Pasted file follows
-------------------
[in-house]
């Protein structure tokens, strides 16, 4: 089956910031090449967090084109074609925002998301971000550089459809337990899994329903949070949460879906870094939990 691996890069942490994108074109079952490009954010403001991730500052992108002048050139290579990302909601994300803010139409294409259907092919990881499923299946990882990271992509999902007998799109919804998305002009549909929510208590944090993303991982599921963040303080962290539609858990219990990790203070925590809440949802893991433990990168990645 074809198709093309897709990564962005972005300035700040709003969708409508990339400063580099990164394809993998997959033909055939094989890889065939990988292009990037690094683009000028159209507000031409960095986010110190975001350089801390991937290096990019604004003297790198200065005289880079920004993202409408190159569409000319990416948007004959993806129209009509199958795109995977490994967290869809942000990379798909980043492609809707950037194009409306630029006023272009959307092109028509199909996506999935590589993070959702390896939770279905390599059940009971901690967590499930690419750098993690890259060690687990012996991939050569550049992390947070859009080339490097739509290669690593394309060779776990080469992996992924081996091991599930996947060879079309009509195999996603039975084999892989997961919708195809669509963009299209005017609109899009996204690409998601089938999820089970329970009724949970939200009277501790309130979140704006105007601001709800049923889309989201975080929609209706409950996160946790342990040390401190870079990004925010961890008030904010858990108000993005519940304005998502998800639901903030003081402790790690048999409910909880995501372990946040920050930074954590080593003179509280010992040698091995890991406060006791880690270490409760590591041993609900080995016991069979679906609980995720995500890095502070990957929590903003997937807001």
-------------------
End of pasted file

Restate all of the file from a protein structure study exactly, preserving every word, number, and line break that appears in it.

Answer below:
[in-house]
């Protein structure tokens, strides 16, 4: 089956910031090449967090084109074609925002998301971000550089459809337990899994329903949070949460879906870094939990 691996890069942490994108074109079952490009954010403001991730500052992108002048050139290579990302909601994300803010139409294409259907092919990881499923299946990882990271992509999902007998799109919804998305002009549909929510208590944090993303991982599921963040303080962290539609858990219990990790203070925590809440949802893991433990990168990645 074809198709093309897709990564962005972005300035700040709003969708409508990339400063580099990164394809993998997959033909055939094989890889065939990988292009990037690094683009000028159209507000031409960095986010110190975001350089801390991937290096990019604004003297790198200065005289880079920004993202409408190159569409000319990416948007004959993806129209009509199958795109995977490994967290869809942000990379798909980043492609809707950037194009409306630029006023272009959307092109028509199909996506999935590589993070959702390896939770279905390599059940009971901690967590499930690419750098993690890259060690687990012996991939050569550049992390947070859009080339490097739509290669690593394309060779776990080469992996992924081996091991599930996947060879079309009509195999996603039975084999892989997961919708195809669509963009299209005017609109899009996204690409998601089938999820089970329970009724949970939200009277501790309130979140704006105007601001709800049923889309989201975080929609209706409950996160946790342990040390401190870079990004925010961890008030904010858990108000993005519940304005998502998800639901903030003081402790790690048999409910909880995501372990946040920050930074954590080593003179509280010992040698091995890991406060006791880690270490409760590591041993609900080995016991069979679906609980995720995500890095502070990957929590903003997937807001």